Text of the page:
This change coincides with changes adopted in the Consolidated Appropriations Act, 2023 (P.L. 117-328) that amended the Social Security Act to allow Medicare Part B to pay for services provided by additional behavioral health providers, specifically including Marriage and Family Therapists (MFT) and Mental Health Counselors (MHC).  Previously, these types of providers often provided services to private paying individuals, individuals in commercial plans and Medicare Advantage beneficiaries who were enrolled in MA plans that included their services as a supplemental benefit. Because MFTs and MHCs are now recognized by original Medicare as behavioral health providers, MAOs can include such providers in their HSD tables when seeking to satisfy network adequacy for Outpatient Behavioral Health. CMS is also allowing MAOs to include nurse practitioners, physician assistances, and clinical nurse specialists, so long as the MAO can demonstrate that such provider as or will provide behavioral health services to at least twenty individuals within twelve months. Additionally, because such a large volume of behavioral health services are provided through telehealth, MAOs will be allowed to use the 10 percentage point credit for these provider types if the MAO’s plan benefit package offers additional telehealth benefits and its network includes one or more behavioral telehealth providers.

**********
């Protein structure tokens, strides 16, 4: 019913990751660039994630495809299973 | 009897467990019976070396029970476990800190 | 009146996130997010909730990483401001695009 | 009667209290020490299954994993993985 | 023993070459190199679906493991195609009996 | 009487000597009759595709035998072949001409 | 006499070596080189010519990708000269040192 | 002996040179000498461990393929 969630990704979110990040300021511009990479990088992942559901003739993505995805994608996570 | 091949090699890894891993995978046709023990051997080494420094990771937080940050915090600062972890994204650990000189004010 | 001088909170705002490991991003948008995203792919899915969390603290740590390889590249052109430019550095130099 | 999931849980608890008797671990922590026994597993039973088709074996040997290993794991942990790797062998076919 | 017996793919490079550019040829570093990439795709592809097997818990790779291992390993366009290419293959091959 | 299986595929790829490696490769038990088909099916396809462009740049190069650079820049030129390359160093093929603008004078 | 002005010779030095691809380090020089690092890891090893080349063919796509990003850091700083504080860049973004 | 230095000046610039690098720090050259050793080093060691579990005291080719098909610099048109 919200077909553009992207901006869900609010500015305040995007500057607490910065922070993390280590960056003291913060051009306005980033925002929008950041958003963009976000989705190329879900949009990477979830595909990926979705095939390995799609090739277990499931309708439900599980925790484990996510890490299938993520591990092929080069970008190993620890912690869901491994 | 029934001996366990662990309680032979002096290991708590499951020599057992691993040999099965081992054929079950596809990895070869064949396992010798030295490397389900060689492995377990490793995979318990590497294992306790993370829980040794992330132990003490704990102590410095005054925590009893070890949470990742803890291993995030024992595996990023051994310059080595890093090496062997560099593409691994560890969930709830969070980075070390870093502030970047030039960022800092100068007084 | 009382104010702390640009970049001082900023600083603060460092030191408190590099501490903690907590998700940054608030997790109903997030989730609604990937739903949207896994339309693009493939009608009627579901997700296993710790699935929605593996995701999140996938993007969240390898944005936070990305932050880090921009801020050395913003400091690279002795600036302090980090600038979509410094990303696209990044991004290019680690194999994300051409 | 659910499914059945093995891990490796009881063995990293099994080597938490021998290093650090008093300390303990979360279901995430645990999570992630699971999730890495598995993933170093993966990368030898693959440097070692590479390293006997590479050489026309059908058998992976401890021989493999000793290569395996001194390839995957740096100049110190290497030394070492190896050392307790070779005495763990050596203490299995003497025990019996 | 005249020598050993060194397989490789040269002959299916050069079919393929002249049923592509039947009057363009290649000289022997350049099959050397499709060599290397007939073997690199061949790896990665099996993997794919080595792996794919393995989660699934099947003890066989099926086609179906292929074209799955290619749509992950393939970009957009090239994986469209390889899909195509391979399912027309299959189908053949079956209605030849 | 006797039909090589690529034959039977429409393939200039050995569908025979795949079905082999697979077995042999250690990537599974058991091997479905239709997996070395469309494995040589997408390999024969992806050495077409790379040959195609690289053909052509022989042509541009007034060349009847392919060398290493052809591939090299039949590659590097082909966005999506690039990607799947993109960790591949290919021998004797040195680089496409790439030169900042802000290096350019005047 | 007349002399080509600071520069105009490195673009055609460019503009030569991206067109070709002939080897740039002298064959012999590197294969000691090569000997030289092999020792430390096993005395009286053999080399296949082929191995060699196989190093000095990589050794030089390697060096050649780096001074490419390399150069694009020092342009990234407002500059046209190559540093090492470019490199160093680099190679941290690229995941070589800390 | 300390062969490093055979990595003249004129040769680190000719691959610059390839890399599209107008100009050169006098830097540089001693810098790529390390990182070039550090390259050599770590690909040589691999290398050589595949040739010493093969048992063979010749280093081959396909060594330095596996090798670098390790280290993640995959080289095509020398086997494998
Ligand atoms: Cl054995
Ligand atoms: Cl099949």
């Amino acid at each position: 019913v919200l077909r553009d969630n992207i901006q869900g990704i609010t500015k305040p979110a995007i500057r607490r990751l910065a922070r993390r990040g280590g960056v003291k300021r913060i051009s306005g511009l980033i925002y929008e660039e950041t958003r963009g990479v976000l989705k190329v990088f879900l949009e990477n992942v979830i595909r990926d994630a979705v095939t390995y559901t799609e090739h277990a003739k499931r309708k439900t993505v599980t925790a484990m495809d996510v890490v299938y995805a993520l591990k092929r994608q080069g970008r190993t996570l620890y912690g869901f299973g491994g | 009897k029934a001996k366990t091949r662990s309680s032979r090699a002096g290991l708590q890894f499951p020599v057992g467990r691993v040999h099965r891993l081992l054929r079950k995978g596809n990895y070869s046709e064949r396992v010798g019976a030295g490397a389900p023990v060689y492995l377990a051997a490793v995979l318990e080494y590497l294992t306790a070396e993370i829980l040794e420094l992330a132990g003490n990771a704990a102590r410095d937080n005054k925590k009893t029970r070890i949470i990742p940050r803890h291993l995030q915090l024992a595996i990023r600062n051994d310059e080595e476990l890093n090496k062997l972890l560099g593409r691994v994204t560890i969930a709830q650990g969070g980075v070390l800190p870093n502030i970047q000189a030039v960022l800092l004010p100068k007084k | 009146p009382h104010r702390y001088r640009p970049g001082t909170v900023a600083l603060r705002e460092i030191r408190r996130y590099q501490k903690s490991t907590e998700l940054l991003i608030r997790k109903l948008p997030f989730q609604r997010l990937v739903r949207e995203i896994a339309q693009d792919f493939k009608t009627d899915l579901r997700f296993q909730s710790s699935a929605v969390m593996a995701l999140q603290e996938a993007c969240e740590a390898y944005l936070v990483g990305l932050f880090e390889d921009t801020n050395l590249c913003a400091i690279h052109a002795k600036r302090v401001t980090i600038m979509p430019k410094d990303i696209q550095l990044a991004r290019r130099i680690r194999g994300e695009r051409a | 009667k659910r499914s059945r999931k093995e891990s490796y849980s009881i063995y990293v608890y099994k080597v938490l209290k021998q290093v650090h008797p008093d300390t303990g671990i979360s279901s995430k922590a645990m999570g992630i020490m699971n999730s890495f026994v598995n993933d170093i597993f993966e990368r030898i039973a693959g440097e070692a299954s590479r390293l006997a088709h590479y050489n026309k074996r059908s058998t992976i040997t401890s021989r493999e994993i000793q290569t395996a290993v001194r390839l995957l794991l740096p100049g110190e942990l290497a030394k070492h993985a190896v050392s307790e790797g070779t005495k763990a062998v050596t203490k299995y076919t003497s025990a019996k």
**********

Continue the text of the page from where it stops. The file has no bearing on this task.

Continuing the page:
While CMS has made a variety of changes to network adequacy requirements over the years, this change is noteworthy because it demonstrates significant changes in the Medicare program’s promotion of behavioral health and continued recognition of telehealth.   

Stay tuned for additional posts analyzing other key elements of the final rules.

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Tara advises managed care organizations, pharmaceutical services providers such as PBMs, and integrated delivery systems, and companies that invest in them, on matters relating to compliance with federal health care program regulations, federal and state fraud, waste and abuse laws and plan benefits.
Bridgette advises health care providers, ACOs, health plans, PBMs, and laboratories on regulatory, fraud and abuse, and business planning matters, applying her experience in health system administration and ethics in health care to her health law practice.